The development of roads, highways and expressways are based on the Metro Manila Dream Plan. Ongoing projects in the dream plan include the rehabilitation of EDSA, Skyway Stage 3 and the construction of the missing road links for the circumferential roads (e.g. Taft Avenue Flyover, Metro Manila Interchange Project Phase IV).

Railway systems

Metro Manila has three rapid transit lines. The Manila Light Rail Transit System (LRT) operates the LRT Line 1 (Green Line) and the LRT Line 2 (Blue Line). On the other hand, the Manila Metro Rail Transit System operates the MRT Line 3 (Yellow Line) which traverses EDSA. The Philippine National Railways operates a commuter rail service in Metro Manila called the PNR Metro South Commuter. Its main terminal, Tutuban, is located in Tondo. The most troublesome metro line is the MRT Line 3 which has been plagued with frequent and severe disruptions.

Line 1 has a weekly ridership of 560,000 people,[109] while Line 2 has a weekly ridership of 200,000. While in MRT Line 3 serves roughly 650,000 weekly. In February 2014, a total of 14.06 million passengers took Line 1 while 6.13 million took Line 2.[110]

To improve rail transport within the region, several railway projects were undertaken by the national government. The Metro Manila Subway (MMS) is slated to start its construction in 2018 and was expected to be partially completed by 2022. MMS Phase 1 is expected to be completed by 2025. Currently, the MRT Line 7 (Red Line) is under construction. When completed, it will connect Metro Manila to the province of Bulacan. Furthermore, a Common Station, connecting LRT Line 1, MRT Line 3 , the future MRT 7 , and the Future subway is planned, although bureaucracy in the Department of Transportation and Communications, corporate feud and issues related to its proposed location are hindrances of its construction.[111][112][113][114] LRT Line 1 is planned to be extended up to Bacoor in the province of Cavite.[109] A second extension, the LRT Line 6, would link Bacoor with Dasmarinas further along Aguinaldo Highway. The LRT Line 2 East Extension Project is on-going while the proposed West Extension Project is in the planning stage. The east extension will connect Metro Manila to the province of Rizal. The westward extension will increase connectivity to areas of Divisoria and in Pier 4 at the Port of Manila. The West Extension Project will have an interchange with PNR Tutuban Station, which may become the busiest interchange station in the region, adding another 400,000 people from the current 1 million people Tutuban Center attracts.[115]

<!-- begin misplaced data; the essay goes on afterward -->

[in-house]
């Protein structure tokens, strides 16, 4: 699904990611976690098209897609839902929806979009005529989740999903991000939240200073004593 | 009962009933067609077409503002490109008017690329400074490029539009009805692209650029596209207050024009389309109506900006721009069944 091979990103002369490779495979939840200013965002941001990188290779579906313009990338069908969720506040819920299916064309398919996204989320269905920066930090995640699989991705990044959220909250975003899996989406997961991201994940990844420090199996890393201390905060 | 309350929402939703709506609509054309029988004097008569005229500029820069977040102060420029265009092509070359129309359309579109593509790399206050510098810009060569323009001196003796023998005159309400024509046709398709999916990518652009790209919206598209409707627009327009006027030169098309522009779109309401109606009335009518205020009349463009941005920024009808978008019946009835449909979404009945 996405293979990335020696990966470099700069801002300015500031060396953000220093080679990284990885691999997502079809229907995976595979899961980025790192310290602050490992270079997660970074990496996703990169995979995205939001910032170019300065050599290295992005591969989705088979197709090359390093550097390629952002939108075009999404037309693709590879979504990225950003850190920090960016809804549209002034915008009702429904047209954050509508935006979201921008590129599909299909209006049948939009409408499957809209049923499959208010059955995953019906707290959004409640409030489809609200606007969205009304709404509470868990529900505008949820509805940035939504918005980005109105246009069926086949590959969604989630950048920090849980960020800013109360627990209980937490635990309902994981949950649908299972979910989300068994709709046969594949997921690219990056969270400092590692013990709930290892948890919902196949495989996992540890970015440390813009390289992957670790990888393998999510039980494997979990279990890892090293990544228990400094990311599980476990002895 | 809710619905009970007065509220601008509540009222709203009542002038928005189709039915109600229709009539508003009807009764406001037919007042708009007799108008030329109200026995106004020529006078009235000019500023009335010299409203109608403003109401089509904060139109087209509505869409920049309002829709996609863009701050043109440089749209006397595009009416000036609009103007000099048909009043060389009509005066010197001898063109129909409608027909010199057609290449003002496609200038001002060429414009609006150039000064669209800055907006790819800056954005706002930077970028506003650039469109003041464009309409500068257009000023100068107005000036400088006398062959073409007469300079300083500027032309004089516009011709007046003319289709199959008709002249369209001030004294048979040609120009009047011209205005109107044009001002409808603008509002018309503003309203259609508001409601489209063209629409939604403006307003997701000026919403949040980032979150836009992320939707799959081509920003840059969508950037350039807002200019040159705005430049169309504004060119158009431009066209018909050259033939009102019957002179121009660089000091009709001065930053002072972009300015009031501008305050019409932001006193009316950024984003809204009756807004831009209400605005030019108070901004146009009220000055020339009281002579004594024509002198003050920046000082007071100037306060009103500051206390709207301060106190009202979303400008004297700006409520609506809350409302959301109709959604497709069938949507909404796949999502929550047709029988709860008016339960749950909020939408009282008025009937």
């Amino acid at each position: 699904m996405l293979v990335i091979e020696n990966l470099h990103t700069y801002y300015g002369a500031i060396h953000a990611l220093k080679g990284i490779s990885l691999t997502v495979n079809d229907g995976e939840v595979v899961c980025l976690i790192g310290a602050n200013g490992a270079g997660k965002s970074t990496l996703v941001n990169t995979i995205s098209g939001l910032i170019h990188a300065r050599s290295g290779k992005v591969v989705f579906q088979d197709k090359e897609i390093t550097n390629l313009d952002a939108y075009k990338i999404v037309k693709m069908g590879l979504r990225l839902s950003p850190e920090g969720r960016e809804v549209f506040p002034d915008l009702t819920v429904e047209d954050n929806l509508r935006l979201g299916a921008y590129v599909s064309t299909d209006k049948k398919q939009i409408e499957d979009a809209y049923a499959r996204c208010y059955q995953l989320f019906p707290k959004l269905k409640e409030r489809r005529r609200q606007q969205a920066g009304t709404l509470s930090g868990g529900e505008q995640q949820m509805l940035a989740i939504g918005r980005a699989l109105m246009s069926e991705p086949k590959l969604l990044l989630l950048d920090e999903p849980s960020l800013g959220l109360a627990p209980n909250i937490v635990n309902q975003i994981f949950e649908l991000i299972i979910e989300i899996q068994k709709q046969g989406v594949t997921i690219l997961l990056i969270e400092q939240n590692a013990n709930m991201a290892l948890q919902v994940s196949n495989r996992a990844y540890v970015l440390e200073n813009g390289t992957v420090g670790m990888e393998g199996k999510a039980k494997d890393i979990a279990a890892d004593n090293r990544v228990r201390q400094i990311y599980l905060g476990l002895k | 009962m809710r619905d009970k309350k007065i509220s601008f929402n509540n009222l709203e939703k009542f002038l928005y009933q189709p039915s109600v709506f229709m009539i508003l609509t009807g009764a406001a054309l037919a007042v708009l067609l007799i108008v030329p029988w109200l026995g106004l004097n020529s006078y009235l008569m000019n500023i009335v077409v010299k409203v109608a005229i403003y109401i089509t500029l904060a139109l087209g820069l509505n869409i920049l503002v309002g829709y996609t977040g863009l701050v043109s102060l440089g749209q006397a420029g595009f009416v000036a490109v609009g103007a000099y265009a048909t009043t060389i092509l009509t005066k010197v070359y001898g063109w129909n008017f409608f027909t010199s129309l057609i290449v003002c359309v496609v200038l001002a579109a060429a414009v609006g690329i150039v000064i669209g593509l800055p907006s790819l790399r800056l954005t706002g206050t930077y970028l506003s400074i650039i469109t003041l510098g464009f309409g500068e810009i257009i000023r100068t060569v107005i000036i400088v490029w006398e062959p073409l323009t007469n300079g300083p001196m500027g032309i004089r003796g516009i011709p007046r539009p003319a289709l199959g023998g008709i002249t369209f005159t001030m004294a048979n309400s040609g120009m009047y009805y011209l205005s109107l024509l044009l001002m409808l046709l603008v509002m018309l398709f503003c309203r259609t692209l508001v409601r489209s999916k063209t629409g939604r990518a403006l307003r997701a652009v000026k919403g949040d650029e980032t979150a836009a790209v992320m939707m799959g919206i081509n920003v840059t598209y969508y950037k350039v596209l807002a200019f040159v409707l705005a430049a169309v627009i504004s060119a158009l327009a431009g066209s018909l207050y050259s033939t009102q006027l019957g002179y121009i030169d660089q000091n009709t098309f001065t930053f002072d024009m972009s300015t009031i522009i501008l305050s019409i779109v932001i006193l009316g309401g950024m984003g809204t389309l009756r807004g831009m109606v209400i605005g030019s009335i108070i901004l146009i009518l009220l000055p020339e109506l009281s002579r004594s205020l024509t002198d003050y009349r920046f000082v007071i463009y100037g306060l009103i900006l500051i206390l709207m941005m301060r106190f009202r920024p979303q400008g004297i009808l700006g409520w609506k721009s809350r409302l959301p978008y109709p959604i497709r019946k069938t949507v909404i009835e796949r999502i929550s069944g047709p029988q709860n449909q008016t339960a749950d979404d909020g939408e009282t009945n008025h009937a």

Air

Ninoy Aquino International Airport (NAIA) is the only airport and the premier gateway in Metro Manila. It is the busiest airport in the Philippines.[116] NAIA has four terminals: Terminal 1, Terminal 2 (which is exclusively used by the Philippine Airlines), Terminal 3 (the newest and largest airport terminal in NAIA) and Terminal 4 (also known as the Manila Domestic Passenger Terminal). The other airport that serves Metro Manila is the Clark International Airport in Angeles, Pampanga which is located 80 kilometers away.

Buses

Bus franchises in the region are regulated by the Land Transportation Franchising and Regulatory Board. The Express Connect Bus is the express bus system that runs from its dispatch terminal in Fairview up to the central business districts along EDSA. It aims to cut travel time substantially and provide a faster, safer and more convenient bus service to commuters, who are usually caught at the heavy traffic across the metropolis.[117][118] A second express bus link from SM North EDSA, Trinoma and SM Megamall to Makati City opened in December 2015, and by January 2016 was the line on which, for the first time in nearly three decades, a double-decker bus traveled on EDSA, to the delight of motorists, followed by a 3rd link, this time from Robinsons Galleria to the Ayala Center complex in February 2016 and a 4th in March linking the Ayala Center to the Alabang Town Center in Muntinlupa via the Metro Manila Skyway (and later to Ayala Malls South Park). As of the present express buses also link the Market Market mall and Circuit Makati to both the Nuvali residential township and the Pacita Village complex in San Pedro, both in Laguna, in services launched in 2014 and 2017, respectively (plus additional services to the UP Town Mall in Quezon City and SM Masinag in Antipolo City, Rizal), while intercity express buses have been in operation since 2015 to alleviate traffic on EDSA.